Yale’s International Bulldogs program will offer Elis new opportunities to work abroad this summer in cities in Israel and Denmark.

The new internship programs will be located in Tel Aviv and Copenhagen, increasing the total number of International Bulldog cities to 20, Undergraduate Career Services Director Philip Jones said Monday. The number of Yalies participating in the International Bulldogs programs this summer is expected to increase to 270 from 220 last summer, he said, thanks to expansion of other programs, including those in Istanbul, Athens and London. The Beijing program will also return this summer after a yearlong hiatus due to the Olympics.

But the program will not continue to expand forever, Jones said. When the number of undergraduates participating in the programs reaches 300, which will likely happen in the summer of 2010, UCS will shift its focus from expanding the number of opportunities abroad to concentrating on improving its existing programs, he said.

While there has been interest in creating a Bulldogs program in Israel for several years, Jones said it had been impossible to do so until last March, when the University loosened its restrictions on international travel.

Israel may not be the only Middle Eastern country with a Bulldogs program for long. UCS is considering creating a Bulldogs program in a currently undetermined Arab country for the summer of 2010, he said.

Part of the impetus for creating the Copenhagen site was to expand the program’s European opportunities, as well as to offer more architecture and design-related internships, Jones said. European programs receive roughly 50 percent of all International Bulldog applications, even though only about one third of all internships are located in Europe, he said.

“We’re looking at where are the gaps and where is there extra demand,” Jones said. “There is tremendous demand for Europe. As we look forward, we want to make sure we offer a significant number of programs in Europe.”

The program in Tel Aviv will offer roughly 20 spots, compared to 10 in Copenhagen, Jones said. Internship opportunities in Tel Aviv will include positions in the Israel Philharmonic Orchestra, Sotheby’s and non-governmental organizations concerned with the conflict between Israel and Palestine, Jones said. Students in the program will not be allowed to travel to the West Bank or Gaza Strip, he said, given safety concerns.

Budgets for the two new cities have not yet been determined, Jones said, though he expects the budgets to be comparable to those in other nearby Bulldogs programs. Last year, the Istanbul program’s estimated cost was about $4,900, while the Brussels program cost about $5,000, according to the UCS Web site.

The dozen students interviewed Monday evening expressed support for expansion of the International Bulldogs program, but only two said they were interested in spending time in either Tel Aviv or Copenhagen through the program.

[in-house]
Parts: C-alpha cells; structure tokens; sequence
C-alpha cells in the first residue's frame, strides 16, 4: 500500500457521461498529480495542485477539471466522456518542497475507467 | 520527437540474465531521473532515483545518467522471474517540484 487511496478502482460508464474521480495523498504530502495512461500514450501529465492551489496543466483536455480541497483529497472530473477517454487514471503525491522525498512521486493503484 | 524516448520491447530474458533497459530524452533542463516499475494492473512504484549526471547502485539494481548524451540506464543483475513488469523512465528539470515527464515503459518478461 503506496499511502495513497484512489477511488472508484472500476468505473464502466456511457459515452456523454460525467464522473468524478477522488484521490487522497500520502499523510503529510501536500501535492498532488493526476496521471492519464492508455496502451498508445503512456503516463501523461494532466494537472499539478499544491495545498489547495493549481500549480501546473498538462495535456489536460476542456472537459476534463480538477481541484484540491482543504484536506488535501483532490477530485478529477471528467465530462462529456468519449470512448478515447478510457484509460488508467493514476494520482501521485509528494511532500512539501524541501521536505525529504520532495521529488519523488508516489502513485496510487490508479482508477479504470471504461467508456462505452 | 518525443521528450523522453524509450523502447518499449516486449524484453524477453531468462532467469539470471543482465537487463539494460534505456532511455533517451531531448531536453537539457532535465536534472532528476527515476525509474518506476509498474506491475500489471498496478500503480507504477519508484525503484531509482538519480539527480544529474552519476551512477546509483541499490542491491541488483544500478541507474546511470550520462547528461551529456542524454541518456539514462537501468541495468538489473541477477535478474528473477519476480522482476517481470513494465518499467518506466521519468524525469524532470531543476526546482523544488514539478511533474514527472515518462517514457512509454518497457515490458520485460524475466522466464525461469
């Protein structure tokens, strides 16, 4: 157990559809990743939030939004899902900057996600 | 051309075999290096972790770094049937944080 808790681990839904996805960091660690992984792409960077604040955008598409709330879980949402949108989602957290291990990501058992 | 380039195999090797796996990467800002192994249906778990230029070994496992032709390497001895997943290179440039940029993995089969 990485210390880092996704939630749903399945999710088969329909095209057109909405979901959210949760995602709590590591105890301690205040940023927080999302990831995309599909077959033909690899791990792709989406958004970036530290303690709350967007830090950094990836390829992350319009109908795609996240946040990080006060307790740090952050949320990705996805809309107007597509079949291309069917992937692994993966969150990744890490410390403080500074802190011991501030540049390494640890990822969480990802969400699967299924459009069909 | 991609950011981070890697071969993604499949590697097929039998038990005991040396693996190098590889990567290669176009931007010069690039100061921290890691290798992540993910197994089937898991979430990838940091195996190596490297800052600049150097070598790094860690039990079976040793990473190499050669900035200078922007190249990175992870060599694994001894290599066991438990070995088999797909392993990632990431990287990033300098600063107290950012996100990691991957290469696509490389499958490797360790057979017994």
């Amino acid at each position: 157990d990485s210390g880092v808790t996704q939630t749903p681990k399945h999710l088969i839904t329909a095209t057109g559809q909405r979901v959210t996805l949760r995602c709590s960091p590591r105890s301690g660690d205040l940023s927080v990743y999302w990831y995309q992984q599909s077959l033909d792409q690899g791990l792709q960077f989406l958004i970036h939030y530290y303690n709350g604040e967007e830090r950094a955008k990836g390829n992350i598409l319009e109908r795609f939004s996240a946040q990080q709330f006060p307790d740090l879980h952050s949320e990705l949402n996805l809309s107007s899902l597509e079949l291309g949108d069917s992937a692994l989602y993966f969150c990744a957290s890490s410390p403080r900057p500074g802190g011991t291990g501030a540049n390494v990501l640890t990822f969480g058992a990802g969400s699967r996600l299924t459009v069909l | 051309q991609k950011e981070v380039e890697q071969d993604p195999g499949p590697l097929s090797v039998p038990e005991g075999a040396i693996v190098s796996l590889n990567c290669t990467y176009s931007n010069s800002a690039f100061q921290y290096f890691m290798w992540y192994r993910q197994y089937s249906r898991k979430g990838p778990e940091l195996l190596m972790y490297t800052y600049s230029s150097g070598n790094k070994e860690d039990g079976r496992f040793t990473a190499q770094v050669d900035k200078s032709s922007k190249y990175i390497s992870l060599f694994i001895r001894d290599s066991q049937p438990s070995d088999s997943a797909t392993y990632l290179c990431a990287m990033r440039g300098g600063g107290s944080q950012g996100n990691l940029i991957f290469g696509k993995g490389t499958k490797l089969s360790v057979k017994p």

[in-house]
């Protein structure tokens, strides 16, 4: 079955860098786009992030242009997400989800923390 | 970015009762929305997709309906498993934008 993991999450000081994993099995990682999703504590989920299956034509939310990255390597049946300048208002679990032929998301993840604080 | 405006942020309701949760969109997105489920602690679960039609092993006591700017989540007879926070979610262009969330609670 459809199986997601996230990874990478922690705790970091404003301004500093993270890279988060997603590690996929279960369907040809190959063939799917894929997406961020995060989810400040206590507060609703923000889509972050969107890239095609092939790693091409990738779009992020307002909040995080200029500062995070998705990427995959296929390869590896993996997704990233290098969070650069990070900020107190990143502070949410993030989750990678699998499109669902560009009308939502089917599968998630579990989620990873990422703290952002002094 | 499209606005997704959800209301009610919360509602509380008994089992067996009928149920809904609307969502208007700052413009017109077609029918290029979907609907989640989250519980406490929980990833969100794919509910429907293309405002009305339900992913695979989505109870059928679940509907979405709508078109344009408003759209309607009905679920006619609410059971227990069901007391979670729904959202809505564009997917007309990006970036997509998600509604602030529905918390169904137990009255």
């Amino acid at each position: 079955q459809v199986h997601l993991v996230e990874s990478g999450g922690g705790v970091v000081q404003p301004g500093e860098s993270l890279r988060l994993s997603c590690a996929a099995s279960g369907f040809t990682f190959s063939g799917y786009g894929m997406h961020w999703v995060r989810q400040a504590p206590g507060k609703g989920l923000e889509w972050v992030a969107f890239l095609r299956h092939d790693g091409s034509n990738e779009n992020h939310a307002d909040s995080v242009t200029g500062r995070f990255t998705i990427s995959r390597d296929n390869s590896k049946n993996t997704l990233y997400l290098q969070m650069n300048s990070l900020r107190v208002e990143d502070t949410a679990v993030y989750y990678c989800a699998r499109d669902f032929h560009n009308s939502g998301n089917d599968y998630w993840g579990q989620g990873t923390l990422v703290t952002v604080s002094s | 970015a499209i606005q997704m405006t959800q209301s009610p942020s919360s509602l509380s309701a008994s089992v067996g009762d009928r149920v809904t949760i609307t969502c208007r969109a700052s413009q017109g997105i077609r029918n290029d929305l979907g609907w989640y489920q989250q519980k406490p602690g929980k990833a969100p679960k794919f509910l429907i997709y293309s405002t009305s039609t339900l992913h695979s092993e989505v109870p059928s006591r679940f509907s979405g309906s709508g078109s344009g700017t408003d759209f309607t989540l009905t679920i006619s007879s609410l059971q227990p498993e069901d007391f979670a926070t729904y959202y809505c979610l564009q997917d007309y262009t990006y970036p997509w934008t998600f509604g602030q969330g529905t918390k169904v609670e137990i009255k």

Prospective Architecture major Maggie Tsang ’11 said she is already planning to study architectural design in Copenhagen over the summer and will consider applying to the new Bulldogs program there.

“Copenhagen is suited for a design culture,” she said. “It has a lot more to do with what is going on right now in architecture and design.”

Still, not all students were enthusiastic about two new cities.

Rachel Schiff ’10, who spent last summer in Tel Aviv researching the intersection of queer identity and Judaism, questioned whether a Bulldogs program would allow students who wanted to spend time there to experience Tel Aviv’s vibrancy.

“I think Bulldogs programs provide an extra boundary between you and citizens of the country you are trying to explore, making it harder to create a local community,” she said. “What I’m worried about is the Bulldogs program housing students in a wealthy, politically and intellectually shallow location … where students cannot necessarily find the other, diverse part of Tel Aviv.”

But Harvey Johnson-Black ’12, who said he may apply for an internship with the program, said he appreciates UCS’s assistance in finding housing and internships in Tel Aviv.

The hefty price tag for the International Bulldogs programs put them out of reach of some students.

“I considered participating in an International Bulldogs internship, but because of the cost associated with it, the domestic U.S. Bulldogs program was much more attractive,” said Amy Yue ’11, who applied for the “Bulldogs in the Rockies” program in Colorado last summer.

Last summer, about 380 students participated in Bulldogs programs in the United States and around the world, Jones said. Of these, 160 participated in the Bulldogs Across America programs, run separately from the International Bulldogs programs.